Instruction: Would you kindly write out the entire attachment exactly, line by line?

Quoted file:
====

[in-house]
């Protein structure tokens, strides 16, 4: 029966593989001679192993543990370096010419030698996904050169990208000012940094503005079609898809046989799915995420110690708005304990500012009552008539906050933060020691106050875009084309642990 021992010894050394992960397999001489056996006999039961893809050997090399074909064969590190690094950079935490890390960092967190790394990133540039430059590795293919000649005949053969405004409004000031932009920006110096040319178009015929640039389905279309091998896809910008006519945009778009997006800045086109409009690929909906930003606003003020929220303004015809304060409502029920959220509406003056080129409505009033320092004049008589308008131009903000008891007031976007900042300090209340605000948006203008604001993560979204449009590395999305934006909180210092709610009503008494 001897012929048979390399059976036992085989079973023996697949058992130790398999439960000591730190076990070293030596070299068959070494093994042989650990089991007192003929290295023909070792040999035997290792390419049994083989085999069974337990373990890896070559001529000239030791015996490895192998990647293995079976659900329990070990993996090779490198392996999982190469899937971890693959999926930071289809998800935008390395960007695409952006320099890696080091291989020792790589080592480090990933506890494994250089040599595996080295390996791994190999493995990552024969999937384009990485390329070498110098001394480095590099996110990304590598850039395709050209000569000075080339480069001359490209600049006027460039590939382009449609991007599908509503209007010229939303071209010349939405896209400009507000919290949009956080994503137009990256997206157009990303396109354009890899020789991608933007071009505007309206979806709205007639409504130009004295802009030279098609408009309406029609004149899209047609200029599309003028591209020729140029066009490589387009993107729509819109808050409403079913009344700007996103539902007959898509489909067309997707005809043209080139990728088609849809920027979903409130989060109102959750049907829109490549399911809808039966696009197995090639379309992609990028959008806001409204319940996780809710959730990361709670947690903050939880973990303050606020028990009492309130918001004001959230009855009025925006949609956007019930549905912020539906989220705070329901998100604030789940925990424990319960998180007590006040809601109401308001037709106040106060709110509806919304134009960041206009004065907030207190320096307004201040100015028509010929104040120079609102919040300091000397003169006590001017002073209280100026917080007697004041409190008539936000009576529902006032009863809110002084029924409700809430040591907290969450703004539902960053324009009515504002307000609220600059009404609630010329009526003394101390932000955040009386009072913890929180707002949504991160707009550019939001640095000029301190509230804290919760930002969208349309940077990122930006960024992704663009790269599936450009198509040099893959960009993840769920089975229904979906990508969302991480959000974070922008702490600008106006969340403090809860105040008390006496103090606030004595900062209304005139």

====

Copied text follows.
[in-house]
């Protein structure tokens, strides 16, 4: 029966593989001679192993543990370096010419030698996904050169990208000012940094503005079609898809046989799915995420110690708005304990500012009552008539906050933060020691106050875009084309642990 021992010894050394992960397999001489056996006999039961893809050997090399074909064969590190690094950079935490890390960092967190790394990133540039430059590795293919000649005949053969405004409004000031932009920006110096040319178009015929640039389905279309091998896809910008006519945009778009997006800045086109409009690929909906930003606003003020929220303004015809304060409502029920959220509406003056080129409505009033320092004049008589308008131009903000008891007031976007900042300090209340605000948006203008604001993560979204449009590395999305934006909180210092709610009503008494 001897012929048979390399059976036992085989079973023996697949058992130790398999439960000591730190076990070293030596070299068959070494093994042989650990089991007192003929290295023909070792040999035997290792390419049994083989085999069974337990373990890896070559001529000239030791015996490895192998990647293995079976659900329990070990993996090779490198392996999982190469899937971890693959999926930071289809998800935008390395960007695409952006320099890696080091291989020792790589080592480090990933506890494994250089040599595996080295390996791994190999493995990552024969999937384009990485390329070498110098001394480095590099996110990304590598850039395709050209000569000075080339480069001359490209600049006027460039590939382009449609991007599908509503209007010229939303071209010349939405896209400009507000919290949009956080994503137009990256997206157009990303396109354009890899020789991608933007071009505007309206979806709205007639409504130009004295802009030279098609408009309406029609004149899209047609200029599309003028591209020729140029066009490589387009993107729509819109808050409403079913009344700007996103539902007959898509489909067309997707005809043209080139990728088609849809920027979903409130989060109102959750049907829109490549399911809808039966696009197995090639379309992609990028959008806001409204319940996780809710959730990361709670947690903050939880973990303050606020028990009492309130918001004001959230009855009025925006949609956007019930549905912020539906989220705070329901998100604030789940925990424990319960998180007590006040809601109401308001037709106040106060709110509806919304134009960041206009004065907030207190320096307004201040100015028509010929104040120079609102919040300091000397003169006590001017002073209280100026917080007697004041409190008539936000009576529902006032009863809110002084029924409700809430040591907290969450703004539902960053324009009515504002307000609220600059009404609630010329009526003394101390932000955040009386009072913890929180707002949504991160707009550019939001640095000029301190509230804290919760930002969208349309940077990122930006960024992704663009790269599936450009198509040099893959960009993840769920089975229904979906990508969302991480959000974070922008702490600008106006969340403090809860105040008390006496103090606030004595900062209304005139």